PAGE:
CEOs fear children won't own homes

By Tim McCready

While the incentives are to invest for capital gain and not in productive industries, the position will not change, CEOs say. Photo / File
While the incentives are to invest for capital gain and not in productive industries, the position will not change, CEOs say. Photo / File

We fear our children won't own homes, say the nation's business leaders. Housing is one of the biggest issues in New Zealand at the moment -- that was the response from CEOs in this year's Mood of the Boardroom survey.

Cathy Quinn, chair of law firm Minter Ellison Rudd Watts, says "New Zealand is a comparatively good place in the world and our economy is doing well. But like many New Zealanders, I worry about housing affordability in Auckland for our staff and our children."

When asked whether the Government should be doing more to dampen house price inflation, 70 per cent of CEOs agreed, while 18 per cent think the Government is doing enough, and 12 per cent are unsure.

Chris Gudgeon, chief executive of Kiwi Property, says the Government has been "lazy, naive, and negligent".

He thinks it has lost sight of the crucial societal role that affordable housing plays.

"The Government has allowed housing to move from becoming a social good (when affordable) to a tax-effective investment that has only served to enrich investors at the expense of the next generation of talent we need to retain and attract," he says.

The Government's refusal to use both the demand lever as well as the supply lever has exacerbated the problem, Gudgeon says.

"The continued labelling of the problem as purely a supply issue is disingenuous, and blaming the Reserve Bank and Auckland Council is pure politics.

"Government should be imposing restrictions on non-resident investors until supply issue is resolved, and imposing a stamp duty on domestic investors to raise revenue to fund the infrastructure investment needed to support new supply and to disincentivise speculation," he says.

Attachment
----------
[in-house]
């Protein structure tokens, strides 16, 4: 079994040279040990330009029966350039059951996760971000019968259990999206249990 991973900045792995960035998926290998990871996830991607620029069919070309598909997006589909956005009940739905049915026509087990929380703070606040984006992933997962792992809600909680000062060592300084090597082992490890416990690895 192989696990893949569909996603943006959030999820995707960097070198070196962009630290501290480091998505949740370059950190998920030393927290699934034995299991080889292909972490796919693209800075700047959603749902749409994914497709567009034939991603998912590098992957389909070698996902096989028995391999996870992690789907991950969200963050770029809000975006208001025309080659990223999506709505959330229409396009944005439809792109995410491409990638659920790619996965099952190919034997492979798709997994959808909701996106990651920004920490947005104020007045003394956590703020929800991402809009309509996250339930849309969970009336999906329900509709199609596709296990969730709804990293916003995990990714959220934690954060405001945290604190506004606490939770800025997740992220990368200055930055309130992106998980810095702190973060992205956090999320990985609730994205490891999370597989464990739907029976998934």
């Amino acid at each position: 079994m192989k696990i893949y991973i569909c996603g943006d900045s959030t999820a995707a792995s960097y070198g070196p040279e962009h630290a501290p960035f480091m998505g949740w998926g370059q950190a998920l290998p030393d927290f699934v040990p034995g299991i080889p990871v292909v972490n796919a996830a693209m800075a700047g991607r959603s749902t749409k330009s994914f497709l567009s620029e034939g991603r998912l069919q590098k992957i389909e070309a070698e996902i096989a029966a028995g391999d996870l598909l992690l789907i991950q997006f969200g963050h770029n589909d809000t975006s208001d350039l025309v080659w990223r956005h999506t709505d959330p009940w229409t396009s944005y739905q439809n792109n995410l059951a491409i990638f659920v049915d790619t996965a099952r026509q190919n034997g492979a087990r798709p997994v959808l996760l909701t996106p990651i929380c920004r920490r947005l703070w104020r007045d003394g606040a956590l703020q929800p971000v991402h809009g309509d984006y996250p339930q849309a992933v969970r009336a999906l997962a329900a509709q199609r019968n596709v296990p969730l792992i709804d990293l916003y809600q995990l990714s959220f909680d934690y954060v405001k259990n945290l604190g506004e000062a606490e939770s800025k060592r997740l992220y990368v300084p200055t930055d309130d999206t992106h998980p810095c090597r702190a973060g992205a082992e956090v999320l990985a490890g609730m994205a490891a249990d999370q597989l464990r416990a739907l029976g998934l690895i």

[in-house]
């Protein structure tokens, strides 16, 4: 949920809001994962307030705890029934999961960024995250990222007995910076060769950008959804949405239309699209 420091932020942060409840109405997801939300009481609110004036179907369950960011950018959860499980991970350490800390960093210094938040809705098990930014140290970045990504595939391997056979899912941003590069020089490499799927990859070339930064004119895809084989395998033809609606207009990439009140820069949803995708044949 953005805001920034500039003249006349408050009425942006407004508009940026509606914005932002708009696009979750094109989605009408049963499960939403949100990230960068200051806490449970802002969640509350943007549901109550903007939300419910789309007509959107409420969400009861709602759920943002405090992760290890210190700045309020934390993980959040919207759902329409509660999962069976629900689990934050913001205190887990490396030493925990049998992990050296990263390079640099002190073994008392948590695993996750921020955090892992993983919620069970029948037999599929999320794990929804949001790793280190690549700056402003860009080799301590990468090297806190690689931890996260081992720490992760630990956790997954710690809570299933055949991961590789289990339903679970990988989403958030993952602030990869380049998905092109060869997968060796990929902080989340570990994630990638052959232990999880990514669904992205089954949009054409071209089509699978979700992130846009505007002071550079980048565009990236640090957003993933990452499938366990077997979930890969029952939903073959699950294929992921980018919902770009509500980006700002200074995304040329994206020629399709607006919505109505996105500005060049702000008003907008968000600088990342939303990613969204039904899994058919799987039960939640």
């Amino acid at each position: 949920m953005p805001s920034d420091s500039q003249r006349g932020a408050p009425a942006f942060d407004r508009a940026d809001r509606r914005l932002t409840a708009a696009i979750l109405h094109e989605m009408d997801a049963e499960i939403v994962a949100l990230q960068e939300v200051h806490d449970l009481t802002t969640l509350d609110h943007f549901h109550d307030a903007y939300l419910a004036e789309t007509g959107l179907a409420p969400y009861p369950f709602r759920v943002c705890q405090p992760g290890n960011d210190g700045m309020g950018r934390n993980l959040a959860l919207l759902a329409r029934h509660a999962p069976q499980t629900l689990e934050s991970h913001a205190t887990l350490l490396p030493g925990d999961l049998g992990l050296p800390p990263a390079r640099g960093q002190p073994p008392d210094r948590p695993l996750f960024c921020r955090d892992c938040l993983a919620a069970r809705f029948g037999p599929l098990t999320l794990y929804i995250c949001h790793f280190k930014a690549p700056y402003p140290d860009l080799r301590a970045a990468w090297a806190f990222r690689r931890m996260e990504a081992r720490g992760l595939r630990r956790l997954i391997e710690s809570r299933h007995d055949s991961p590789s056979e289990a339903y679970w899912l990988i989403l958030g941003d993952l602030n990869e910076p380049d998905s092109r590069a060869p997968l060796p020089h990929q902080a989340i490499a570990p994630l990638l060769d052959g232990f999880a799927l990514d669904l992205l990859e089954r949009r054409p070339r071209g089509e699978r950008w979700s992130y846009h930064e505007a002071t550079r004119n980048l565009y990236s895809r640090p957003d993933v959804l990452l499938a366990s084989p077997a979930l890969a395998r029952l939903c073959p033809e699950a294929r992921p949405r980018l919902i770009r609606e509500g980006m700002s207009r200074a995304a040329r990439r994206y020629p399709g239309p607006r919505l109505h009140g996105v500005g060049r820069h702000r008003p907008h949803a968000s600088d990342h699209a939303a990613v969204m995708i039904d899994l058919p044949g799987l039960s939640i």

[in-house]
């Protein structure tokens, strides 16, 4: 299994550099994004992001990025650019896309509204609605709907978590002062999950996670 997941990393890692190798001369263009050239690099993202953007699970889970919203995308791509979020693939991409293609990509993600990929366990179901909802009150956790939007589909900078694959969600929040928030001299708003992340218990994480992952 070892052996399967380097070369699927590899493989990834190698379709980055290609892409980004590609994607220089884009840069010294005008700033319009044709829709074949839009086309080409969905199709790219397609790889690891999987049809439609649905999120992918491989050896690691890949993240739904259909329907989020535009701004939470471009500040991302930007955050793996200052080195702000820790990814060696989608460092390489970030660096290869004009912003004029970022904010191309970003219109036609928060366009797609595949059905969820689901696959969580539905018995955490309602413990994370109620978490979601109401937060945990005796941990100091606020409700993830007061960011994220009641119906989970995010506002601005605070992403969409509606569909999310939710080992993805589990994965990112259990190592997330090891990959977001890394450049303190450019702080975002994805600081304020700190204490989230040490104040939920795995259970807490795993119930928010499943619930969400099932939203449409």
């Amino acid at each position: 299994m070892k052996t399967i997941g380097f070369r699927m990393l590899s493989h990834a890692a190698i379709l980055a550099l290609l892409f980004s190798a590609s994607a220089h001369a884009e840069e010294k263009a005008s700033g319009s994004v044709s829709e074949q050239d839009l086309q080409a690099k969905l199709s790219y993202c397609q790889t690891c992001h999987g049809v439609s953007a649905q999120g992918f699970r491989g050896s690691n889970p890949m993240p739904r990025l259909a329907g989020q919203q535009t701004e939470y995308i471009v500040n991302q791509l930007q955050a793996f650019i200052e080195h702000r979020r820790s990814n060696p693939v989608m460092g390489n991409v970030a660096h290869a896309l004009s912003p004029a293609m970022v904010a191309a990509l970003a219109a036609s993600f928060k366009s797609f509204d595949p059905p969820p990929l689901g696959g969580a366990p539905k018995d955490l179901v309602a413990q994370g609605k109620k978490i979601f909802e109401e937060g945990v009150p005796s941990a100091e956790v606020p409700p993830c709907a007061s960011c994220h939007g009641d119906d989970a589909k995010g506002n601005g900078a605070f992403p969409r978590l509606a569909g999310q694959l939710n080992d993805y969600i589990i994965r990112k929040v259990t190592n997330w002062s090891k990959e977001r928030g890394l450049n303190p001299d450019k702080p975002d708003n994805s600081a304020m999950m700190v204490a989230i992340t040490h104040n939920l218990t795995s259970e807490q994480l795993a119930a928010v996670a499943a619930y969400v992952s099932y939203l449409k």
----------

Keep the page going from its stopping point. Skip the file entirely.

The boss of one of New Zealand's major banks thinks that "the Government has been far too hands-off around Auckland housing and the stresses and strains that the city's infrastructure is under".

Deloitte CEO Thomas Pippos says "while it is healthy for asset values like property to increase over time, the rate of recent change is unhelpful on a number of fronts, including exacerbating wealth and income disparity that will continue to raise challenges".

Cathy Quinn, MERW.
Cathy Quinn, MERW.

Independent director Dame Alison Paterson says all the initiatives announced are worthwhile, however they take too long to have an impact. "While the incentives are to invest for capital gain and not in productive industries, the position will not change."

Another CEO suggested: "Get Nick Smith off the (housing) portfolio. The man is clueless and disinterested."

Although most CEOs agree the Government must step up and do something to curb housing inflation, there is considerable debate over what that action should be, and an appreciation that perhaps there is no silver bullet.

"This is clearly not an easy issue to fix -- otherwise it would have been done," says Quinn. "Collapsing the housing market and having people lose their equity does not seem right."

Pippos cautions that "what is unhelpful is that property will become even more of a political football that may result in populous measures rather than those that are effective in the long run."

The chief executive of an Auckland law firm says "we need to assess what has and hasn't been effective elsewhere. Australia has massive taxes and stamp duties, but rather than blindly follow we need to assess and tailor make something sensible".